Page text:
Thousands of workers at car giant MG Rover are waiting for news today about crucial talks on a joint venture with a proposed Chinese partner after the revelation that the negotiations had “stalled”.
A team of senior officials from the Department of Trade and Industry have been in China since last Friday trying to secure a deal between the UK firm and the state-owned Shanghai Automotive Industrial Corporation (SAIC).
Sources close to the talks said last night that they had stalled and that MG Rover’s finances were worse than SAIC or the UK government had expected.
The development threw fresh doubts over the deal being completed and raised fears about the future of the UK’s last volume car maker.
A government offer of a bridging loan of £100m (€146m) remained on the table in a bid to keep MG Rover solvent while negotiations continued.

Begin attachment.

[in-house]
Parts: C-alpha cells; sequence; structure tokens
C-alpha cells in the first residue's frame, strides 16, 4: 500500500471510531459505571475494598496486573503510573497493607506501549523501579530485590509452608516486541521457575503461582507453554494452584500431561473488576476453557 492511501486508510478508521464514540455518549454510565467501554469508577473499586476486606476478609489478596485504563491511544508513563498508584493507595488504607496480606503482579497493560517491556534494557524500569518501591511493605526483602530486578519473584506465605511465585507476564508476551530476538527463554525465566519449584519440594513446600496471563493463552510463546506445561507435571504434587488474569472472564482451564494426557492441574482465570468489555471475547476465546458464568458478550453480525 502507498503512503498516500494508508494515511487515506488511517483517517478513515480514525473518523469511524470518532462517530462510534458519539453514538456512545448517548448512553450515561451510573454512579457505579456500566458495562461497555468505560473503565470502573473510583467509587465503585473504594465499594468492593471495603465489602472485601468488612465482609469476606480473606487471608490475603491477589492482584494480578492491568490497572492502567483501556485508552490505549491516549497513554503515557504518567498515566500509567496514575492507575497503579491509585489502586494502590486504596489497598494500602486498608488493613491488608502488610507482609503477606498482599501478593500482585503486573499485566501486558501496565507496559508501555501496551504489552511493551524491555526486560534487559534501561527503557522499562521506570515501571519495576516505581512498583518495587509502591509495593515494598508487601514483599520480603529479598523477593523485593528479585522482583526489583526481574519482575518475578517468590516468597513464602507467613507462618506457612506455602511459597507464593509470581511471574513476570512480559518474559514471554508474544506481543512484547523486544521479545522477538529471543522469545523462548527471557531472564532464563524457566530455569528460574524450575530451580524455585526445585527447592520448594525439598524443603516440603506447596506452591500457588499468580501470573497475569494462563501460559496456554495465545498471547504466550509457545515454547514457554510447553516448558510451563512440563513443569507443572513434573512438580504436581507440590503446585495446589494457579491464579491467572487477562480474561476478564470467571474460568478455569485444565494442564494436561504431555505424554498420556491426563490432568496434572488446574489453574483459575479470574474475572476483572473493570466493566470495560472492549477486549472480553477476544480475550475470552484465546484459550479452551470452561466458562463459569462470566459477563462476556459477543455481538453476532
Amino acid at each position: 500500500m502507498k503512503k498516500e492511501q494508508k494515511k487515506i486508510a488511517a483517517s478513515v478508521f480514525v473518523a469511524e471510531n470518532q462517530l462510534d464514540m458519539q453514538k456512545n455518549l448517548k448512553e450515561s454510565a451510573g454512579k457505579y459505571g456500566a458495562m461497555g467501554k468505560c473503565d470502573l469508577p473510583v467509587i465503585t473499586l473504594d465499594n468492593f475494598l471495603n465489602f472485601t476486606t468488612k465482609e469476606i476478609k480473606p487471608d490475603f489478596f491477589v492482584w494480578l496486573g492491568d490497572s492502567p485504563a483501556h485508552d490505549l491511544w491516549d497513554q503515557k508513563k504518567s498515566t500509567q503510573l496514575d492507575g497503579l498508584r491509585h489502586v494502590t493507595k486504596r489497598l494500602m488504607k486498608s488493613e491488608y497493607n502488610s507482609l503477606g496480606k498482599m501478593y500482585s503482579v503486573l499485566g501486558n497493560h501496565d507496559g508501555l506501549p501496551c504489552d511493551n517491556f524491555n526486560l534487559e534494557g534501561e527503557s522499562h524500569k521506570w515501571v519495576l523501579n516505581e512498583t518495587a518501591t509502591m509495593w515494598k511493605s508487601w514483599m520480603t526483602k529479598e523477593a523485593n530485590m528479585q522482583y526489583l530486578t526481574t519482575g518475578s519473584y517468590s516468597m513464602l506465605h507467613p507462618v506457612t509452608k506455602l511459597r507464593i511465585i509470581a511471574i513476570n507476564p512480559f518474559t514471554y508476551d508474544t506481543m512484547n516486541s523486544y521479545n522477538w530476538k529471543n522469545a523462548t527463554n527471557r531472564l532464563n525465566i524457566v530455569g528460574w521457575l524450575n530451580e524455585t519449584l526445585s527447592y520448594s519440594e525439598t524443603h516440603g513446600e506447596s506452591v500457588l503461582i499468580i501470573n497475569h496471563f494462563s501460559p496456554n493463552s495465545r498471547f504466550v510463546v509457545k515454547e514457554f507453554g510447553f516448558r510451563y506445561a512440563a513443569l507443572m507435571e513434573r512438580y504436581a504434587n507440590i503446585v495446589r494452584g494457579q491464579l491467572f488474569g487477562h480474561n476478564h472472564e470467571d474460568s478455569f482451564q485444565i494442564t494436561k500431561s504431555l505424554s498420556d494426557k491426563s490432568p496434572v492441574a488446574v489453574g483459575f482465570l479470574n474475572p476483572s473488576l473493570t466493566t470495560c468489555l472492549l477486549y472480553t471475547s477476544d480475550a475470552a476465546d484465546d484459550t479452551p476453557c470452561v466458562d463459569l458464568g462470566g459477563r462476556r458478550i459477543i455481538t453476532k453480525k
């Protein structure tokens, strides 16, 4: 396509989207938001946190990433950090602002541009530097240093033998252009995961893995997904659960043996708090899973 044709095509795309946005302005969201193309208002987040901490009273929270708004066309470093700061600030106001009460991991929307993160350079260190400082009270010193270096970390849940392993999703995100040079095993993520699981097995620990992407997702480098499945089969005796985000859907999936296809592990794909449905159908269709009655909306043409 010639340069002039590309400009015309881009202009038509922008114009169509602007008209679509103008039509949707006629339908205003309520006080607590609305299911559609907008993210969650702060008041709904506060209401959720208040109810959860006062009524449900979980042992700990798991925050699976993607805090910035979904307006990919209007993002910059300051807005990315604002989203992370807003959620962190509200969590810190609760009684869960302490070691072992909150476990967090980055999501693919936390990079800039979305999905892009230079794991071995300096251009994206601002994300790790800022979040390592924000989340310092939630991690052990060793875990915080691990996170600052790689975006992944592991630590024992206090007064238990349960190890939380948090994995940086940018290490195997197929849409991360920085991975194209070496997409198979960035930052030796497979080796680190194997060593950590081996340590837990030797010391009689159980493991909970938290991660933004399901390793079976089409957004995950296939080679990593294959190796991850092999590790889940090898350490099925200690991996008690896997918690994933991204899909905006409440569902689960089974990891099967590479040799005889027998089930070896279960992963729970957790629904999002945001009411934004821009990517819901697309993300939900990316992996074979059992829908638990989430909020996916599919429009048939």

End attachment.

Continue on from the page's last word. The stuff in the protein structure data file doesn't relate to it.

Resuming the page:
Union officials were anxiously waiting for new from Shanghai and remained hopeful that the negotiations would continue.
Tony Woodley, General Secretary of the Transport and General Workers Union has said that the partnership was the “only show in town” for MG Rover, which employs 6,000 workers at its factory in Longbridge, Birmingham.
Thousands of other jobs across the West Midlands depends on the survival of MG Rover which has been saying for years that it needed a partner to develop new cars.
Ministers have started preparing for a possible collapse of the talks by promising to give financial aid to workers if they become redundant.
Pressure was building on the directors of MG Rover’s parent firm Phoenix Venture Holdings to move the negotiations forward.